Last updated: October 08. 2013 2:36PM - 1292 Views
By Ralph Davis

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More than a week into the the federal government shutdown and a little more than a week away from the debt ceiling deadline, it is time for the nonsense to stop.

A majority of both houses of Congress is reportedly ready to pass a continuing resolution to once again fund government activities, with no strings attached. Why don’t they, then? Because a radical fringe element of the Republican Party has House Speaker John Boehner afraid for his job, if he should allow the measure to come up for a vote.

Republicans can blame President Obama and Democrats for “refusing to negotiate,” but they know full well that they are the ones who are way out of line with legislative precedent. By continuing to insist that any vote to fund the government must include a requirement to defund or delay the Affordable Care Act, Republicans are engaged in nothing more holding the budget hostage-taking.

The Affordable Care Act was passed by both houses of Congress, signed by the president, upheld by the Supreme Court, and given de facto ratification by the American people when they re-elected President Obama last year. Despite this, Tea Party Republicans believe the measure is still up for debate. While they may believe in their hearts that they are engaged in a fight to “save” the country from Obamacare, they more closely resemble the sore loser who, frustrated with how the checkers match is going, tosses the board into the air.

What makes this all the more ridiculous is that this tantrum will have no effect on the new health care law. Like Social Security and Medicare, the Affordable Care Act is tied to a permanent funding mechanism that allows it to continue, even when the rest of government is closed. In other words, the one thing Republicans have not blocked is Obamacare.

However, their futile attempt to derail the Affordable Care Act is causing real pain in a host of other areas. Nearly every day the budget quagmire continues, the stock market loses billions, and that trend is only expected to increase, as the debt ceiling deadline looms.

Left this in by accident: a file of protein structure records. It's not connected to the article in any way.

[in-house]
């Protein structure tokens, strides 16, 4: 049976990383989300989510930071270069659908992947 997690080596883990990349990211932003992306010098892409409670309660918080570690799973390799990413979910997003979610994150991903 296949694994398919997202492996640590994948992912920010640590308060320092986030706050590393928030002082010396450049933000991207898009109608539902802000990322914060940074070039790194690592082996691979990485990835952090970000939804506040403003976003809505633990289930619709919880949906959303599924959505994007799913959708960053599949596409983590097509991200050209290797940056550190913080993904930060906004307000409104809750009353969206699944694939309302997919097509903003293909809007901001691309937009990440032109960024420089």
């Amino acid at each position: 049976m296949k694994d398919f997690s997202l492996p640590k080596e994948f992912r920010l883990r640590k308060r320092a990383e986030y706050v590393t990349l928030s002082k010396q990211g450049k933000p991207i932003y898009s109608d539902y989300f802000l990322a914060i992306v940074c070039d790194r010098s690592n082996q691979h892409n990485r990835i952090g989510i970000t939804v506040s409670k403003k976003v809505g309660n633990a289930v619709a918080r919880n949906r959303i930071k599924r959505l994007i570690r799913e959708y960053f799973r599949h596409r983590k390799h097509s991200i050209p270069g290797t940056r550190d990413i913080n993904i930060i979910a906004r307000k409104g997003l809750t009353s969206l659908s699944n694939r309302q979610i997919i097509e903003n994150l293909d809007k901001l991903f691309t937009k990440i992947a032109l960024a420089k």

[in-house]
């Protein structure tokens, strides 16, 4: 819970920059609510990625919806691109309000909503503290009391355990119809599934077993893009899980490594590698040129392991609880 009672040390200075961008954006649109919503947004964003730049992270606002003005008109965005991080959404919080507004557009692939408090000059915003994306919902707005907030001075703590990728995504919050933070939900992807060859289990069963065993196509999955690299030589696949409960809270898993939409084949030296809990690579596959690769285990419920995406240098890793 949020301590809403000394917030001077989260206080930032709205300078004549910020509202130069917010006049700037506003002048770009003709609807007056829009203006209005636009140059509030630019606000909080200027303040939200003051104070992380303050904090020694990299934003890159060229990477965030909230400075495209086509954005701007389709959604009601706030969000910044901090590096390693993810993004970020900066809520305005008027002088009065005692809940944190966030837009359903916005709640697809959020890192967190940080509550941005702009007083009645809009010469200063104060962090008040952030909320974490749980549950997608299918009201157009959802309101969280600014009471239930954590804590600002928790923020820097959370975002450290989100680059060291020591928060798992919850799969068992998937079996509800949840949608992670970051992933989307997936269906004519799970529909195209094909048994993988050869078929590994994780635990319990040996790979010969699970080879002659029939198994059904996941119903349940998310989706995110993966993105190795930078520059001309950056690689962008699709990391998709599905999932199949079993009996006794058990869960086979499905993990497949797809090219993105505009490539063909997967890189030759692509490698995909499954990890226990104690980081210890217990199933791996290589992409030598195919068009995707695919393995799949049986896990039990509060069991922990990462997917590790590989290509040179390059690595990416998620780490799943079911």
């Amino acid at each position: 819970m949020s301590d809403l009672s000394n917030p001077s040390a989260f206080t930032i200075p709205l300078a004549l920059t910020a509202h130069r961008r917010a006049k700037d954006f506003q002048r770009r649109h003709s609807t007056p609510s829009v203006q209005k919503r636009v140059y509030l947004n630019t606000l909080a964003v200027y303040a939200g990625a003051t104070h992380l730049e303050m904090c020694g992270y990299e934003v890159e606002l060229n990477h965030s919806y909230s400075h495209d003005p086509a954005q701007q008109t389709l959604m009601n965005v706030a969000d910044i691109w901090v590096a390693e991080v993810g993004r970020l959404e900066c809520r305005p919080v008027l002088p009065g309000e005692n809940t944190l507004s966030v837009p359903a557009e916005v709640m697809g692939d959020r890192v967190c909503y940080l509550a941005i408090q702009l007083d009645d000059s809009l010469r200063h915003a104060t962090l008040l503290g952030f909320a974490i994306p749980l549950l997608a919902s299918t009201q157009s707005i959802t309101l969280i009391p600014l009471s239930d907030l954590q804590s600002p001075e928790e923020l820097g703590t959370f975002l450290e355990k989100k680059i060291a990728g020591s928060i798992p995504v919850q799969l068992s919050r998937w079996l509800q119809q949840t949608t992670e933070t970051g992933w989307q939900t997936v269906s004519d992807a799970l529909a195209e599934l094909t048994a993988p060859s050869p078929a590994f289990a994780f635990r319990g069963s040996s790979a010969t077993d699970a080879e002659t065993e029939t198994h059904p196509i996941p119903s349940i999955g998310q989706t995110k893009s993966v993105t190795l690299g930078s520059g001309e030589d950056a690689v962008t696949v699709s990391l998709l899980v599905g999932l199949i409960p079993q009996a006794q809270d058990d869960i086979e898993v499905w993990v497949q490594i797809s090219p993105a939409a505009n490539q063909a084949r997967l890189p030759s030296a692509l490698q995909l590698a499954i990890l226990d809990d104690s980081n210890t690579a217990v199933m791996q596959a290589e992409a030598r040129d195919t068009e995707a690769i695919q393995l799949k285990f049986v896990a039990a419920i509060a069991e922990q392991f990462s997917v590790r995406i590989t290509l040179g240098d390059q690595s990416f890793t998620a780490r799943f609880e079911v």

Meanwhile, as stockholders continue to watch their wealth evaporate, the very poor are left helpless while the social safety net rapidly comes undone beneath them. A large number of people in Eastern Kentucky depend on federal programs such as heating assistance, WIC nutritional aid, food stamps, Head Start and more, and they could very well begin to see those programs disappear if the shutdown continues as winter approaches.

And although we’ve seen a few snarky grins from a small number of coal industry supporters over the fact that the EPA has been crippled by the shutdown, they forget that so, too, has the U.S. Army Corps of Engineers. If you thought the approval of new mine permits was slow before, you haven’t seen anything yet. With the Corps whittled down to a skeleton crew, the permitting process has now come to a complete halt for as long as the shutdown continues.

But the real reason the shutdown must end is that this simply is not the way America operates. Our leaders are not supposed to derail all of government, simply because they are dissatisfied with how an issue was resolved by the majority. That includes even the biggest issues, such as health care reform.

If this budgetary extortion continues for long, or if it results in an iota of success for those pushing it, then a new precedent will have been set that will haunt budget negotiations for the rest of our lives. Every single time whichever party that is in the minority can scrap together enough votes to jettison common sense and torpedo the budget over a wedge issue, that tactic will be deployed. If Republicans regain the White House and both houses of Congress, but Democrats keep enough votes in the Senate to consistently thwart cloture, then they will do so. Turnabout, after all, is fair play.

The American people and all three branches of government have already decided the Affordable Care Act issue. It is time to move on. Republicans who remain opposed to it should turn to the powers of rhetoric and the ballot box to try to win hearts and minds to their viewpoint, rather than trying to bully the nation to adopt their views by holding the budget hostage.

This simply must end.

— The Floyd County Times

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